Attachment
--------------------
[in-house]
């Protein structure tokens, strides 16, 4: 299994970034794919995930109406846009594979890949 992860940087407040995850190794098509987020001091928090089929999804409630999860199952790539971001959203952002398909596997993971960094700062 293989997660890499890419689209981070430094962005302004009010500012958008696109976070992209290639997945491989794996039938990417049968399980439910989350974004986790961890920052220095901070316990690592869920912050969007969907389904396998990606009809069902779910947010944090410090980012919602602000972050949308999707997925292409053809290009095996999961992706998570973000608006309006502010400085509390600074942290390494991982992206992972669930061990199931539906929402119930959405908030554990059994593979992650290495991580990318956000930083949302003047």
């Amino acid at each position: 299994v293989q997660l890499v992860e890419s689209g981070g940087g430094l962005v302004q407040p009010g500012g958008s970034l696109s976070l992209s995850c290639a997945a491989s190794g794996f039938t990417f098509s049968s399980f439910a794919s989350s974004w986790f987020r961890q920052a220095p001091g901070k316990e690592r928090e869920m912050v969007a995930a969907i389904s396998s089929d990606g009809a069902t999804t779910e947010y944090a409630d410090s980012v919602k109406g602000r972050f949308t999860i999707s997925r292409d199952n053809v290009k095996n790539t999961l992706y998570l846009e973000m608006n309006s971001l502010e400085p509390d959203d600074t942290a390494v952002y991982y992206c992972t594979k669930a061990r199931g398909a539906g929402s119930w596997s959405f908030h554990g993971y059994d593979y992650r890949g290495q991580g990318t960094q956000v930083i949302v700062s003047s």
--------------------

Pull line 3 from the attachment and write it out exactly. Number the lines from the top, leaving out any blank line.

């Amino acid at each position: 299994v293989q997660l890499v992860e890419s689209g981070g940087g430094l962005v302004q407040p009010g500012g958008s970034l696109s976070l992209s995850c290639a997945a491989s190794g794996f039938t990417f098509s049968s399980f439910a794919s989350s974004w986790f987020r961890q920052a220095p001091g901070k316990e690592r928090e869920m912050v969007a995930a969907i389904s396998s089929d990606g009809a069902t999804t779910e947010y944090a409630d410090s980012v919602k109406g602000r972050f949308t999860i999707s997925r292409d199952n053809v290009k095996n790539t999961l992706y998570l846009e973000m608006n309006s971001l502010e400085p509390d959203d600074t942290a390494v952002y991982y992206c992972t594979k669930a061990r199931g398909a539906g929402s119930w596997s959405f908030h554990g993971y059994d593979y992650r890949g290495q991580g990318t960094q956000v930083i949302v700062s003047s």